What are insertion and deletion anomalies? A deletion anomaly occurs when, by deleting the facts about one entity, we inadvertently delete facts about another entity; with one deletion, we lose facts about two entities. For example, if we delete the tuple for Student 001289 from a table, we may lose not only the fact that Student 001289 is in Pierce Hall, but also the fact that he has $200 left in his security deposit. An insertion anomaly happens when we encounter the restriction that we cannot insert a fact about one entity until we have an additional fact about another entity. For example, we want to store the fact that the security deposit for Pierce Hall is $300, but we cannot enter this data into the Student relation until a student registers for Pierce Hall. What does it mean when we say that a relation is in Boyce-Codd Normal Form (BCNF)? A relation is in BCNF when every determinant in the relation is a candidate key. This means that any possible primary key can determine all other attributes in the relation. Attributes may not be determined by non-candidate key attributes or part of a composite candidate key. Thus it is said I swear to construct my tables so that all nonkey columns are dependent on the key, the whole key and nothing but the key, so help me Codd! You have been given a set of tables with data and asked to create a new database to store them. When you examine the data values in the tables, what are you looking for? (1) Multivalued dependencies, (2) Functional dependencies, (3) Candidate keys, (4) Primary keys and (5) Foreign keys. Why do normalized tables require more complex SQL when SQL statements are used in application programs? Tables that are normalized contain data that has been distributed among the tables, but which may need to be recombined to answer queries from an application. To recombine the data, the programmer will have to use subqueries and/or joins. These SQL structures are more complex to write than a simple SELECT statement. What is the multivalue, multicolumn problem? Include an example not used in the text. The multivalue, multicolumn problem occurs when a table is designed to include multiple columns that hold variations of one type of attribute data. One example is where boat owners have the names of their boats stored as BOAT_01, BOAT_02 and BOAT_03. Why is the multivalue, multicolumn problem another form of the multivalued dependency problem? Both problems try to store multiple values on an attribute in a table. In the multivalue, multiplecolumn problem, the multiple values are stored in different columns. In the mutlivalued dependency problem the multiple values are stored in different rows. In both cases, the solution is the same: store the multiple values in a separate table. What is the inconsistent values problem? Include an example not used in the text. The inconsistent values problem occurs when different users or data sources use slightly different forms of the same data value. One example is where automobiles are specified as Ford, 2 -door, Red in one cell and Red Ford 2-door in another. Explain the relationship between entity, entity class, and entity instance. An entity is something that can be identified in the users work environment, something that the users want to track. Entities of a given type are grouped into entity classes. An entity instance is the representation of a particular entity. Explain the difference between attributes and identifiers. Entities have attributes. Attributes are properties that describe the entitys characteristics. Entity instances have identifiers. Identifiers are attributes that name, or identify, entity instances. Name and describe three types of binary relationships. 1:1 a single entity instance of one type is related to a single-entity instance of another type.1:N a single entity instance of one type is related to many-entity instances of another type.M:N manyentity instances of one type relate to many-entity instances of another type.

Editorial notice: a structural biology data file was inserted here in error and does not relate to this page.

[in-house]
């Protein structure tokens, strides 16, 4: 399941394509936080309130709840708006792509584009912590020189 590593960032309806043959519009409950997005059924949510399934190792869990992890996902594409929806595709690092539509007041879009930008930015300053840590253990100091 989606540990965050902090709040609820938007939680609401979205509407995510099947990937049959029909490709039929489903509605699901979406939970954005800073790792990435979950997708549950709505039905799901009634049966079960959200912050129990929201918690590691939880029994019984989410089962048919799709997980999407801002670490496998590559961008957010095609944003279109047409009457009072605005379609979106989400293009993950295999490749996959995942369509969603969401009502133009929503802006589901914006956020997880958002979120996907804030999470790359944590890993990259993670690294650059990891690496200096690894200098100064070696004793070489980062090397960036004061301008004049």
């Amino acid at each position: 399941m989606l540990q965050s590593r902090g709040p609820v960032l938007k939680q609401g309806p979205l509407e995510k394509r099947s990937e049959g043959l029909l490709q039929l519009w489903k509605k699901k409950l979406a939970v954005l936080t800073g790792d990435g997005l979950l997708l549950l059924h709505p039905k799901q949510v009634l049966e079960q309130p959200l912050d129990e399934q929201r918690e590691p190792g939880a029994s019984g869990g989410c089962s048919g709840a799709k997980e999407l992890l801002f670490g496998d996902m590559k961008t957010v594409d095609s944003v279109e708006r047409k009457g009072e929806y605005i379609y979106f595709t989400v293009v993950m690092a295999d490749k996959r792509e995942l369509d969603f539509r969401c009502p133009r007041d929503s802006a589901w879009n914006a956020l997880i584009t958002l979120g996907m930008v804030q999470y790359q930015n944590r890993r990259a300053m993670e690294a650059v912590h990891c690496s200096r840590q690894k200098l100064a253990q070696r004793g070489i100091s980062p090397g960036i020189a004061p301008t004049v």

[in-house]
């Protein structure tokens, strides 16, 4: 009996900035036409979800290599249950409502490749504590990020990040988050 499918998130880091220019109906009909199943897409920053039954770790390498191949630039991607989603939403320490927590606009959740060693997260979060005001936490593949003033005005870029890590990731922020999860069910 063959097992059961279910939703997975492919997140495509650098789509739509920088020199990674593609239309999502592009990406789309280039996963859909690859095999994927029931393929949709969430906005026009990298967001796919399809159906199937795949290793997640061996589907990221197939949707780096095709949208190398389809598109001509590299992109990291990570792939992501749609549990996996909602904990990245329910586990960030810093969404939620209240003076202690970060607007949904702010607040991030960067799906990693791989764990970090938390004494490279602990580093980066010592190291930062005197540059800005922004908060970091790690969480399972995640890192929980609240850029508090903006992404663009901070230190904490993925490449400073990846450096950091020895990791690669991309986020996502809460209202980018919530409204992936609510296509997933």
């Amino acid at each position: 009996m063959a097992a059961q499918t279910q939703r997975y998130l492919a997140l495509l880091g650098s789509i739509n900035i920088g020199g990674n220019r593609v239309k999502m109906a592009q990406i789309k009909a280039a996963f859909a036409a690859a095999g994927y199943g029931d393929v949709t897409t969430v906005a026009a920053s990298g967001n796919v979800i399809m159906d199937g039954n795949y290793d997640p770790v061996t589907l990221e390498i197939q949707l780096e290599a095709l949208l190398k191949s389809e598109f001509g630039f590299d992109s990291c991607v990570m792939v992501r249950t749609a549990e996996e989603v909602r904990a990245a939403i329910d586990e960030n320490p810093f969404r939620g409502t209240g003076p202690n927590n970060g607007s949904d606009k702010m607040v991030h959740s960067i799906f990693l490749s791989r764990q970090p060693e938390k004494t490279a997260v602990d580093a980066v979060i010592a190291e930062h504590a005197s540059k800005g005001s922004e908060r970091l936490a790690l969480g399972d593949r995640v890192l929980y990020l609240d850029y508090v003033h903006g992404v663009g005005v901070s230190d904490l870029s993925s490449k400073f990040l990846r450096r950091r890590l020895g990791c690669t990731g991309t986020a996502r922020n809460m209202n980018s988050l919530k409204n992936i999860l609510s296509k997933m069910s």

What is the archtetype/instance pattern? The archetype/instance pattern occurs when one entity tracks occurrences of another entity. A common example is the relationship between CLASS and SECTION, where the actual occurrence of a class happens when students register for a SECTION of that CLASS. The archetype/instance pattern is implemented as an ID-dependent relationship. What is a recursive relationship? Give an example not used in the text. A recursive relationship is a relationship between an entity and itself. For example, given the entity PERSON, a recursive relationship could be used to show a PERSON and his or her SIBLINGs (brothers and sisters). What are the steps for transforming an entity into a table? The steps are: (1) specify the primary key, (2) specify candidate keys, (3) specify column properties including null status, data type, default value (if any), and data constraints (if any), and (4) verifying normalization. Define a surrogate key, describe the ideal primary key and explain how surrogate keys meet this ideal. The ideal primary key is short, numeric and fixed. A surrogate key is a unique, DBMS-supplied identifier intended to be used as the primary key of a table. Further, the DBMS will not allow the value of a surrogate key to be changed. The values of a surrogate key have no meaning to the users and are usually hidden on forms and reports. By design, they are short, numeric and fixed and thus meet the definition of the ideal primary key Define and discuss data constraints. Data constraints on a column are the limits put on the values the data can have. There are four types of data constraints: (1) domain constraints, which define a limited set of values for the column, (2) range constraints, which specify that the values must fall within a certain range, (3) intrarelation constraints, which define what values the column can have based on values of other columns in the same table, and (4) interrelation constraints, which define values the column can have based on values of columns in other tables. In general, how are recursive relationships handled in a database design? A recursive relationship is a relationship among entities of the same class, and is represented in the same way as other relationships are. The rows of the tables can take two different roles, however. Some are parent rows, and others are child rows. Further, the table will contain both its own primary key and the foreign key that links back to the table itself. If a row has no parent, then the value of the foreign key column in that row will be null. If the row has a parent, then there must be a foreign key value in that row that corresponds to the primary key value of another row in the table. What is a cascading update? Referential integrity constraints require that foreign key values in one table correspond to primary key values in another. If the value of the primary key is changed that is, updated the value of the foreign key must immediately be changed to match it. Cascading updates will set this change to be done automatically by the DBMS whenever necessary. What is a SQL view? Briefly explain the use of views. A SQL view is a virtual table built from other tables or views. Views are used to (1) hide columns or rows, (2) show the results of computed columns, (3) hide complicated SQL syntax, (4) layer built-in functions, (5) provide a level of indirection between application programs and tables, (6) assign different sets of processing permissions to tables, and (7) to assign different sets of triggers to the same table. Explain the paradigm mismatch between SQL and application programming languages. SQL statements return a set of rows, while an application program works on one row at a time. To resolve this mismatch the results of SQL statements are processed as pseudofiles, using a cursor or pointer to specify which row is being processed.